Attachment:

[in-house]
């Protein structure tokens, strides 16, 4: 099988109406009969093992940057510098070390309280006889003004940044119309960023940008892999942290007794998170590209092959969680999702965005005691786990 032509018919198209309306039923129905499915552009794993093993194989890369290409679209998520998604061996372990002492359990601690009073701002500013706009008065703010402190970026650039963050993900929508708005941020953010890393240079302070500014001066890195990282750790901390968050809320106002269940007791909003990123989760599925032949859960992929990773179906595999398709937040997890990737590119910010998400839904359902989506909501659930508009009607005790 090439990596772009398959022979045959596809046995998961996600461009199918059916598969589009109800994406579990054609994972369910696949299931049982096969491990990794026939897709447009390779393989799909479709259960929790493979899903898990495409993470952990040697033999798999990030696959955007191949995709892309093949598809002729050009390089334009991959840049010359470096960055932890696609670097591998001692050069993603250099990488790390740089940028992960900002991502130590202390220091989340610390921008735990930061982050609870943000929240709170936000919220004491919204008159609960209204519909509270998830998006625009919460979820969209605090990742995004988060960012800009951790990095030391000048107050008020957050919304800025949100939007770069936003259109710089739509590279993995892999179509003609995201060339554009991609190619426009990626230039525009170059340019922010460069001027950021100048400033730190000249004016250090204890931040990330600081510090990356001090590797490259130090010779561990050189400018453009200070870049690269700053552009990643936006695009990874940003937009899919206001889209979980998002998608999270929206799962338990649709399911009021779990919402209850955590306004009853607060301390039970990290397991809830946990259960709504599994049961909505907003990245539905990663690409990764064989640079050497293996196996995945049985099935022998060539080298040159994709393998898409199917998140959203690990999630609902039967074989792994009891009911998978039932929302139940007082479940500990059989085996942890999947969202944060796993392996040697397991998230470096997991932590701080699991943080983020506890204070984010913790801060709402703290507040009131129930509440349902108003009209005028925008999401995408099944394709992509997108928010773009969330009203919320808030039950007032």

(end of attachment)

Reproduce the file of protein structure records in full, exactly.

[in-house]
């Protein structure tokens, strides 16, 4: 099988109406009969093992940057510098070390309280006889003004940044119309960023940008892999942290007794998170590209092959969680999702965005005691786990 032509018919198209309306039923129905499915552009794993093993194989890369290409679209998520998604061996372990002492359990601690009073701002500013706009008065703010402190970026650039963050993900929508708005941020953010890393240079302070500014001066890195990282750790901390968050809320106002269940007791909003990123989760599925032949859960992929990773179906595999398709937040997890990737590119910010998400839904359902989506909501659930508009009607005790 090439990596772009398959022979045959596809046995998961996600461009199918059916598969589009109800994406579990054609994972369910696949299931049982096969491990990794026939897709447009390779393989799909479709259960929790493979899903898990495409993470952990040697033999798999990030696959955007191949995709892309093949598809002729050009390089334009991959840049010359470096960055932890696609670097591998001692050069993603250099990488790390740089940028992960900002991502130590202390220091989340610390921008735990930061982050609870943000929240709170936000919220004491919204008159609960209204519909509270998830998006625009919460979820969209605090990742995004988060960012800009951790990095030391000048107050008020957050919304800025949100939007770069936003259109710089739509590279993995892999179509003609995201060339554009991609190619426009990626230039525009170059340019922010460069001027950021100048400033730190000249004016250090204890931040990330600081510090990356001090590797490259130090010779561990050189400018453009200070870049690269700053552009990643936006695009990874940003937009899919206001889209979980998002998608999270929206799962338990649709399911009021779990919402209850955590306004009853607060301390039970990290397991809830946990259960709504599994049961909505907003990245539905990663690409990764064989640079050497293996196996995945049985099935022998060539080298040159994709393998898409199917998140959203690990999630609902039967074989792994009891009911998978039932929302139940007082479940500990059989085996942890999947969202944060796993392996040697397991998230470096997991932590701080699991943080983020506890204070984010913790801060709402703290507040009131129930509440349902108003009209005028925008999401995408099944394709992509997108928010773009969330009203919320808030039950007032």